Breaking Down Kong API Gateway Plugins

We are spending more time thinking about the Kong API management gateway, and the plugin infrastructure that exists within the open source/enterprise solution. We are interested in the type of API plugins that are available, but also the infrastructure that supports the plugin layer of the solution. We are exploring the different approaches from each of the API management providers, and want to understand the opportunity for to offer its services here, but also consider delivering APIs that we are profiling as part of our API Gallery work.kong

To begin, we wanted to look at what types of plugins were already available in the Kong directory-we found 313plugins broken down into 4 categories:


Basic Authentication – Add basic Authentication to your APIs
Key Authentication – Add a key authentication to your APIs
OpenID Connect 1.0 RP – Integrate Kong with a third-party OpenID Connect 1.0 Provider
OAuth 2.0 Authentication – Add an OAuth 2.0 authentication to your APIs
OAuth 2.0 Introspection – Integrate Kong with a third-party OAuth 2.0 Authorization Server
HMAC Authentication – Add HMAC Authentication to your APIs
JWT – Verify and authenticate JSON Web Tokens
LDAP Authentication – Integrate Kong with a LDAP server
Security – Protect your services with additional security layers:
ACL – Control which consumers can access APIs
CORS – Allow developers to make requests from the browser
Dynamic SSL – Add an SSL certificate for an underlying service
IP Restriction – Whitelist or blacklist IPs that can make requests
Bot Detection – Detect and clock bots or custom clients

Traffic Control

Canary Release – Slowly roll out software changes to a subset of users
Forward Proxy – Allows Kong to connect to intermediary transparent HTTP proxies
Proxy Caching – Cache and serve commonly requested responses in Kong
Request Size Limiting – Block requests with bodies greater than a specific size
Rate Limiting – Upgrades Kong Community Edition rate limiting with more flexibility and higher performance
Rate Limiting – Rate-limit how many HTTP requests a developer can make
Response Rate Limiting – Rate-Limiting based on a custom response header value
Request Termination – Terminates all requests with a specific response


Request Transformer – Modify the request before hitting the upstream server
Request Transformer – Use powerful regular expressions, variables, and templates to transform API requests
Response Transformer – Modify the upstream response before returning it to the client
Correlation ID – Correlate requests and responses using a unique ID


TCP – Send request and response logs to a TCP server
UDP – Send request and response logs to a UDP server
HTTP – Send request and response logs to an HTTP server
File – Append a request and response data to a log file on disk
StatsD – Send request and response logs to StatsD
Syslog – Send request and response logs to Syslog
Loggly – Send request and response logs to Loggly

Providing a pretty interesting stack of plugins that can be implemented at the API management layer. Demonstrating what users have been asking for, and what plugins were prioritized by the platform, and the 3rd party developers delivering plugins at this layer. Additionally, we spent some time looking at the suggested plugins on the Kong forum, learning about what has been asked for, but not developed and published as part of the Kong plugin directory. Showing what types of open source and enterprise grade plugins the community is interested in.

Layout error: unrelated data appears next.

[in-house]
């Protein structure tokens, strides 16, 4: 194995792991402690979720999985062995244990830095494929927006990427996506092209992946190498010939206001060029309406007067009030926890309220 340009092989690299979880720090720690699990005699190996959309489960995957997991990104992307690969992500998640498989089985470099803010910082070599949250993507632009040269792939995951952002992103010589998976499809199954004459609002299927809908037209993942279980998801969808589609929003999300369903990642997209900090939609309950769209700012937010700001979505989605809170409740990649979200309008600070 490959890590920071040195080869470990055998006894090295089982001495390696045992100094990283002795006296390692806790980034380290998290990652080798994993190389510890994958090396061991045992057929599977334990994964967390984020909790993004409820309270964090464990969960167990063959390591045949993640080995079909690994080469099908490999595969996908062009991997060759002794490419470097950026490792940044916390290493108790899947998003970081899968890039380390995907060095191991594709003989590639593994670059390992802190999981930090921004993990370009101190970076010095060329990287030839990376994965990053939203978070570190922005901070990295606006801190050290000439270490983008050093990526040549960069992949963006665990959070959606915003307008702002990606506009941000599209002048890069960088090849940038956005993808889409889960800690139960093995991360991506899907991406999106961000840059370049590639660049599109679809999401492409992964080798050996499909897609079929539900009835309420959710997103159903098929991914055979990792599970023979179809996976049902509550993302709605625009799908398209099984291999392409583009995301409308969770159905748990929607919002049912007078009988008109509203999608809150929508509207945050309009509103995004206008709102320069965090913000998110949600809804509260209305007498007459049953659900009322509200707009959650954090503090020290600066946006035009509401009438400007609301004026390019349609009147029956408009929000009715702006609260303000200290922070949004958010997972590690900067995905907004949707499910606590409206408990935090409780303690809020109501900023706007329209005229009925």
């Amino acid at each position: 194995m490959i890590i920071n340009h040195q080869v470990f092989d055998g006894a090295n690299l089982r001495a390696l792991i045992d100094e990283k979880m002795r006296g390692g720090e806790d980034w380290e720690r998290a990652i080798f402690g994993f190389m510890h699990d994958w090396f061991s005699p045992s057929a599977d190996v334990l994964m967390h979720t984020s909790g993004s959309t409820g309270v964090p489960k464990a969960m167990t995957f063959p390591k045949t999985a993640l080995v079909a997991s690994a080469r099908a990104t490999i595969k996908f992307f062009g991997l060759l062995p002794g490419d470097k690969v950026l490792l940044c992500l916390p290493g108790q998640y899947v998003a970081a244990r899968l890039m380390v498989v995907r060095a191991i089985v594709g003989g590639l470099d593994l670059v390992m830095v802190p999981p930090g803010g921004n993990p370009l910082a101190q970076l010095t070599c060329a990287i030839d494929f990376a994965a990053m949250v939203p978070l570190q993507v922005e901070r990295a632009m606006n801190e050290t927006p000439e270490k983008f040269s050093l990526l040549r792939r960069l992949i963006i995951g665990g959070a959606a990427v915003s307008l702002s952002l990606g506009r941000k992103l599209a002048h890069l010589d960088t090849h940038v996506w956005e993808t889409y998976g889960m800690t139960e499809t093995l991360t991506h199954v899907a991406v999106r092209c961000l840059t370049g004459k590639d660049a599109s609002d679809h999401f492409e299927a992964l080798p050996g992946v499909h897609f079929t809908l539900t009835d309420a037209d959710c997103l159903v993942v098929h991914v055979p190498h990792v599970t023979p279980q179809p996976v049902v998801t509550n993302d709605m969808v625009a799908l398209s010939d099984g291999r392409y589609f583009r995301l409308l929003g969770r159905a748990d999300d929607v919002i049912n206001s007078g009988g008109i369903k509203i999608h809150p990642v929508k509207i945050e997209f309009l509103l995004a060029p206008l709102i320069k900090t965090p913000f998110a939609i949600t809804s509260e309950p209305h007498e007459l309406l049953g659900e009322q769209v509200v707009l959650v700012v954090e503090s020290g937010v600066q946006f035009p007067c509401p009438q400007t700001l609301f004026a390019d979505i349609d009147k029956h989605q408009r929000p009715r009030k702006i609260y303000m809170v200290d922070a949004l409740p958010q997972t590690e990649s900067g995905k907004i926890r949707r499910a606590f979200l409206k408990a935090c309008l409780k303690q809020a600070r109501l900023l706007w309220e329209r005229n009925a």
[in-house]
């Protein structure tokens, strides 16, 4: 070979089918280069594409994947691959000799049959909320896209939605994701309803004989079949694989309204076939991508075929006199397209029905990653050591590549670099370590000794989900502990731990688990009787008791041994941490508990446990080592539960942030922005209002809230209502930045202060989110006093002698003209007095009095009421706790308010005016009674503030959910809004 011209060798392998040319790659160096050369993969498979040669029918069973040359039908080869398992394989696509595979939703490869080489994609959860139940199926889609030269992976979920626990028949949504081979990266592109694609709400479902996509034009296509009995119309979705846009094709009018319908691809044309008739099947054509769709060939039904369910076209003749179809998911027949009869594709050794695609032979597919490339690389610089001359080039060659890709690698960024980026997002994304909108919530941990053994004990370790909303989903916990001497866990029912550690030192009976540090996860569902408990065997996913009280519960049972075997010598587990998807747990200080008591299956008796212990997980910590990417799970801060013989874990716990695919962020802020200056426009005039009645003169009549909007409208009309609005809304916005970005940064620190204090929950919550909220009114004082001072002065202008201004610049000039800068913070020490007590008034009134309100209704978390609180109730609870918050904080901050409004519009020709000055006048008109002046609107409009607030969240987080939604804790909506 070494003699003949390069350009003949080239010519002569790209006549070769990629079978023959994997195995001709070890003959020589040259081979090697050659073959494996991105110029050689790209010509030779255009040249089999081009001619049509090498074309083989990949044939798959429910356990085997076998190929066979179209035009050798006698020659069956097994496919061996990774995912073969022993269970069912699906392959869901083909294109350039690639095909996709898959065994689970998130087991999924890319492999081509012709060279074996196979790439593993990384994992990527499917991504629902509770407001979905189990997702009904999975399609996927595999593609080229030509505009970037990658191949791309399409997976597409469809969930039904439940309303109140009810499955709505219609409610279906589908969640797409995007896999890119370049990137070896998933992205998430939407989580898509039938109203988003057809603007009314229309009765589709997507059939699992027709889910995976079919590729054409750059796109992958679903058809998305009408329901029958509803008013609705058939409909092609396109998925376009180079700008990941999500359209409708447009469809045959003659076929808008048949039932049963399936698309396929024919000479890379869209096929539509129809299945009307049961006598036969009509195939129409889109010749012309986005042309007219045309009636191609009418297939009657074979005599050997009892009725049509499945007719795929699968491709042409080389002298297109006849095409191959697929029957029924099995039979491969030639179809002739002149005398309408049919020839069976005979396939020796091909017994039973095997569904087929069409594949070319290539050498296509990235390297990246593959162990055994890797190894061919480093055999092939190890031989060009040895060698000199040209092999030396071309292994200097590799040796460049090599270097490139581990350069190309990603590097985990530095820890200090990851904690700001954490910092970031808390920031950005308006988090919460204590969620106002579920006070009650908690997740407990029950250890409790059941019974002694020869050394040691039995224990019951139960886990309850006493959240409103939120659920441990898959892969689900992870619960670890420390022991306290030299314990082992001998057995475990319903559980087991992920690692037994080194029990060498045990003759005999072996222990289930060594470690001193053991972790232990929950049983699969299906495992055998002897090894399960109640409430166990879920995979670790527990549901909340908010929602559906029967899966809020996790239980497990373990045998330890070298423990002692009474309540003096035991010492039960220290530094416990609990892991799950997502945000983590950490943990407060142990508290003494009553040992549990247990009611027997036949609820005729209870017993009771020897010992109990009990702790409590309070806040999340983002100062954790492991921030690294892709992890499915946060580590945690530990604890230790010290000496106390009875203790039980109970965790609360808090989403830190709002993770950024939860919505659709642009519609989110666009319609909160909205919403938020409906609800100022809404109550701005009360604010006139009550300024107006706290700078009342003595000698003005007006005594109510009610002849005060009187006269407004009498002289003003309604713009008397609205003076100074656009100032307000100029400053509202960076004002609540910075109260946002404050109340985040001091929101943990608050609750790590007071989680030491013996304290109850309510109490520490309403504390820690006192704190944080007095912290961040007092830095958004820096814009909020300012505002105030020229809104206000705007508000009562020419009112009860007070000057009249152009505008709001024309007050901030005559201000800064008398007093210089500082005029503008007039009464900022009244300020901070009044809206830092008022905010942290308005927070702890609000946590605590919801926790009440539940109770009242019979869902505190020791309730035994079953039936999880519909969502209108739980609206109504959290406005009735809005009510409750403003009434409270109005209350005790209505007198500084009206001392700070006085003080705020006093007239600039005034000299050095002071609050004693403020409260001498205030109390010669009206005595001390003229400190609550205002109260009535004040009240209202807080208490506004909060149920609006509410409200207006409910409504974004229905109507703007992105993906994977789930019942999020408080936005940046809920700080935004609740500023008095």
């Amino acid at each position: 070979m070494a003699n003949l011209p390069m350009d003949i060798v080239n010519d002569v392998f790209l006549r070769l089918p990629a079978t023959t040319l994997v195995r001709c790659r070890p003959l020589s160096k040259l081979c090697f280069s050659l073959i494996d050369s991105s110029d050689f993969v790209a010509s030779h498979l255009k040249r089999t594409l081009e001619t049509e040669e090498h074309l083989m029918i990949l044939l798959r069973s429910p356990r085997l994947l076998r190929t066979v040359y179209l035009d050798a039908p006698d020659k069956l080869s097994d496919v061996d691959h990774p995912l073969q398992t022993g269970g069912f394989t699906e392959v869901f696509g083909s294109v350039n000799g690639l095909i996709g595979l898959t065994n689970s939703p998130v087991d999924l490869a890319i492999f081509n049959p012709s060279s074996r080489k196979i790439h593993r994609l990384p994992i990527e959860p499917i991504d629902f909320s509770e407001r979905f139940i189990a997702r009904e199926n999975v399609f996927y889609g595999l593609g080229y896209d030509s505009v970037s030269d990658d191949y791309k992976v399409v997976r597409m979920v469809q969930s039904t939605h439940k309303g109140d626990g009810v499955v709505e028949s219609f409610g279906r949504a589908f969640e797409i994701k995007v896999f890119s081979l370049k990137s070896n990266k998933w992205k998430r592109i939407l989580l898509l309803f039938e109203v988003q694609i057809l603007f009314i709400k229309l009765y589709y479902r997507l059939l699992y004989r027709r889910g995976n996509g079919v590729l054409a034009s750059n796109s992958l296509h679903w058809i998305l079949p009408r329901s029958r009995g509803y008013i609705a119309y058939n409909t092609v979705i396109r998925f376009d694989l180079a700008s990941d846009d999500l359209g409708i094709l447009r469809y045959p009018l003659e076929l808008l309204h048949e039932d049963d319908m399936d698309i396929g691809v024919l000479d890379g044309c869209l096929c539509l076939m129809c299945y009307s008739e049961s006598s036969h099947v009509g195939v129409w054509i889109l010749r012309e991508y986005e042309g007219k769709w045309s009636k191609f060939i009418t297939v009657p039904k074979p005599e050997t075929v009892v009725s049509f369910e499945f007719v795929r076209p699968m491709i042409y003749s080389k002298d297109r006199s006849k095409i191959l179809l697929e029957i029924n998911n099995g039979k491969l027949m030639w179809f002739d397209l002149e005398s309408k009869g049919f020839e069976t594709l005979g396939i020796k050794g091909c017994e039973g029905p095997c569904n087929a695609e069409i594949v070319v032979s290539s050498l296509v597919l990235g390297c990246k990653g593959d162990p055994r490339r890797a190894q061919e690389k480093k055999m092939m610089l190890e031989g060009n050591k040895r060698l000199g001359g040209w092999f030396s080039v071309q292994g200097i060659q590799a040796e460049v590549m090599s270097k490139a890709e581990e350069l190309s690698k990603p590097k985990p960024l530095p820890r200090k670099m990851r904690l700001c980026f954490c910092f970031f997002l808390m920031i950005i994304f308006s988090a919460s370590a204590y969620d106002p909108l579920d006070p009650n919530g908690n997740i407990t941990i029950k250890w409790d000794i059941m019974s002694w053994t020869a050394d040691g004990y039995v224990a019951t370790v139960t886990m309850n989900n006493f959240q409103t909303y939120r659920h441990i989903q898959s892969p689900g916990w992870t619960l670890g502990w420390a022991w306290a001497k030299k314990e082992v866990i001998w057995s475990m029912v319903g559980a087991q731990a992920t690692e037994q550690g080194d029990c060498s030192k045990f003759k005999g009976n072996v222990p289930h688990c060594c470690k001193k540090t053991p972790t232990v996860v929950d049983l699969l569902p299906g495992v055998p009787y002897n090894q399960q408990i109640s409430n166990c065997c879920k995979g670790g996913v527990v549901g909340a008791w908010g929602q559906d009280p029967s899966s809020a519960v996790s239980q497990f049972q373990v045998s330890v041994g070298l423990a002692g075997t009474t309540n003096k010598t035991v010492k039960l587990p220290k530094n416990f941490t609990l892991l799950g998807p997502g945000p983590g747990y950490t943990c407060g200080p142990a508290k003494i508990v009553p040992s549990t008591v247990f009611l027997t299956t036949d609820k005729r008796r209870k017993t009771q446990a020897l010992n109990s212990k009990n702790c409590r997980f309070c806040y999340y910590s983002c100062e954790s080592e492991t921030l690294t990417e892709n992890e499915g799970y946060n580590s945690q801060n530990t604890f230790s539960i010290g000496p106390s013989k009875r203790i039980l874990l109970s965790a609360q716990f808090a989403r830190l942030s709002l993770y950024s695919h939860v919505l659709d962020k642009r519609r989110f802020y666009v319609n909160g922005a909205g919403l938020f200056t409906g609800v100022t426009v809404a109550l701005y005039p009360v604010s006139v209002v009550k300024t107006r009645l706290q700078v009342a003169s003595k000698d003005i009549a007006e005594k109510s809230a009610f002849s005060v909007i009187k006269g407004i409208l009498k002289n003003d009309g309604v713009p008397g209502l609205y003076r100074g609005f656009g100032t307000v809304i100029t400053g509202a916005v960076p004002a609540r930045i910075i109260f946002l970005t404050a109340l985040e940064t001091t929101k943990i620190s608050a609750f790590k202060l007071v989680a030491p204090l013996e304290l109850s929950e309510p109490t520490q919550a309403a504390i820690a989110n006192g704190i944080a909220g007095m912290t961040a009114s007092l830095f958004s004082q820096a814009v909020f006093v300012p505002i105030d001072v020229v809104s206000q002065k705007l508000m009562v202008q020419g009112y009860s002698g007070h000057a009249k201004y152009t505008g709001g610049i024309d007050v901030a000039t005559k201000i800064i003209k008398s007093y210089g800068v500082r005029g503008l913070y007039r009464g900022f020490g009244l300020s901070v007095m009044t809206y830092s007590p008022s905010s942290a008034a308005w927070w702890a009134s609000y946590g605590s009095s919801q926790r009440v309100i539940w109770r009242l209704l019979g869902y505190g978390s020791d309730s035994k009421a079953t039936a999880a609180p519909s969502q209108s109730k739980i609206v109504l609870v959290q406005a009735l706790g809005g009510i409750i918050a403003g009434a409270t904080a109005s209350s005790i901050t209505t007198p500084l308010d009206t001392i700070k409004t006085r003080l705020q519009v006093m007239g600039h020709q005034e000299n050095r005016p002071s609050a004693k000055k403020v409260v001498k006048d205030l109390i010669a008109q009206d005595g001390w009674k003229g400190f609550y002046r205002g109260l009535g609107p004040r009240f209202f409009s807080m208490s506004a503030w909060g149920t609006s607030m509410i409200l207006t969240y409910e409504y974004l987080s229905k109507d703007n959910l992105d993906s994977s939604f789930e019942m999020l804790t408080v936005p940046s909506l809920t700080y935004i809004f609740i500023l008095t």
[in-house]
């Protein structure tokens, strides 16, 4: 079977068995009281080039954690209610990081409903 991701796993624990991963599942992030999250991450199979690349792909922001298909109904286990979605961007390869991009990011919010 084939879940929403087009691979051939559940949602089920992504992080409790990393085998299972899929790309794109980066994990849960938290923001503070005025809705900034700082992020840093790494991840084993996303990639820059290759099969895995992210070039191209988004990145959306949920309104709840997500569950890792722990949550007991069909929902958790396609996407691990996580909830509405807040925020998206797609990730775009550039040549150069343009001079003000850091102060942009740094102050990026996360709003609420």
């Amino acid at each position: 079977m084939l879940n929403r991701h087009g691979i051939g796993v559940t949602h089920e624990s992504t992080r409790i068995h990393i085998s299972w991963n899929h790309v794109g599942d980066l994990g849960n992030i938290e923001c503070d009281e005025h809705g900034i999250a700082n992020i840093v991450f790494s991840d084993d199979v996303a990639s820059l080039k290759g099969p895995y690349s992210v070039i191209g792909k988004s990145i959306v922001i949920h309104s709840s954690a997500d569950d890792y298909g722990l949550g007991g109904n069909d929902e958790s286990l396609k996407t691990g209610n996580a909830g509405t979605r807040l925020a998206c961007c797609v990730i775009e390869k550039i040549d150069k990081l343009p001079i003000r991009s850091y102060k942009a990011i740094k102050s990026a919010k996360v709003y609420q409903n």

After looking at the existing plugins, and learning about the suggested plugins from the community, we wanted to learn more about how Kong plugins can be developed. Building on what we’ve learned from doing our earlier Kong, Hello World plugin, and taking a fresh look at what is possible. The Kong plugin environment is a Lua Nginx environment, allowing developers to create Lua modules that deliver the expected plugin functionality and inject different features and functionality at the API management layer. The Lua Nginx environment allows for the interaction with Nginx, which is the Kong engine, allowing for the retrieval of the request or response, accessing Nginx’s shared memory zone, and allowing for interaction with the data store holding the Kong environment.

As we were researching the subject, we found a couple of interesting stories, including our own previous post on creating a hello world plugin:

– 10 Tips for Developing Your First Kong Plugin
Developing A Hello World Kong Plugin
Configuring Kong Plugins

We are working our way through each of the leading API management platforms out there, understanding the different approaches to allowing providers and developers to extend the platform–allowing for customized functionality at the API management layer. Opening up a world of possibility at the intersection of API deployment and integration, making Kong and other platforms much more powerful than they can ever achieve on their own. Which we also see as an opportunity for API service providers like us to help deliver more value to API providers and consumers within the existing platforms they depend on.

**Original source: blog